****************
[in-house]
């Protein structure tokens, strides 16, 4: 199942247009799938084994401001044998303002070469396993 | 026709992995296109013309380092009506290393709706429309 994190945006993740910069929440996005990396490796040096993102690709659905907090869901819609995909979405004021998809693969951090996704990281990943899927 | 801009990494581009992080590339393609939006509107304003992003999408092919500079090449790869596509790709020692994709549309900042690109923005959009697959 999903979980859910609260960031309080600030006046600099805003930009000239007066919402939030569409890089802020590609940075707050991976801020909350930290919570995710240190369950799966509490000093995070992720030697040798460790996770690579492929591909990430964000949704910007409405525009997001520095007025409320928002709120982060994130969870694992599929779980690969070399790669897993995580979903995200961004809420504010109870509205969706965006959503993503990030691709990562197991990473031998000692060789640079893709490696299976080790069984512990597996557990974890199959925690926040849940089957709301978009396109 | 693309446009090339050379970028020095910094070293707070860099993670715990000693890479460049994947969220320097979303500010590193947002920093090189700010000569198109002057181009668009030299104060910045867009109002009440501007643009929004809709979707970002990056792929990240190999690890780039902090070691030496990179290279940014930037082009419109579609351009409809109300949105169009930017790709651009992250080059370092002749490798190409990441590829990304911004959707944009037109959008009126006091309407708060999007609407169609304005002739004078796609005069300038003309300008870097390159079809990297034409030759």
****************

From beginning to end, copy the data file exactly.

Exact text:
[in-house]
């Protein structure tokens, strides 16, 4: 199942247009799938084994401001044998303002070469396993 | 026709992995296109013309380092009506290393709706429309 994190945006993740910069929440996005990396490796040096993102690709659905907090869901819609995909979405004021998809693969951090996704990281990943899927 | 801009990494581009992080590339393609939006509107304003992003999408092919500079090449790869596509790709020692994709549309900042690109923005959009697959 999903979980859910609260960031309080600030006046600099805003930009000239007066919402939030569409890089802020590609940075707050991976801020909350930290919570995710240190369950799966509490000093995070992720030697040798460790996770690579492929591909990430964000949704910007409405525009997001520095007025409320928002709120982060994130969870694992599929779980690969070399790669897993995580979903995200961004809420504010109870509205969706965006959503993503990030691709990562197991990473031998000692060789640079893709490696299976080790069984512990597996557990974890199959925690926040849940089957709301978009396109 | 693309446009090339050379970028020095910094070293707070860099993670715990000693890479460049994947969220320097979303500010590193947002920093090189700010000569198109002057181009668009030299104060910045867009109002009440501007643009929004809709979707970002990056792929990240190999690890780039902090070691030496990179290279940014930037082009419109579609351009409809109300949105169009930017790709651009992250080059370092002749490798190409990441590829990304911004959707944009037109959008009126006091309407708060999007609407169609304005002739004078796609005069300038003309300008870097390159079809990297034409030759």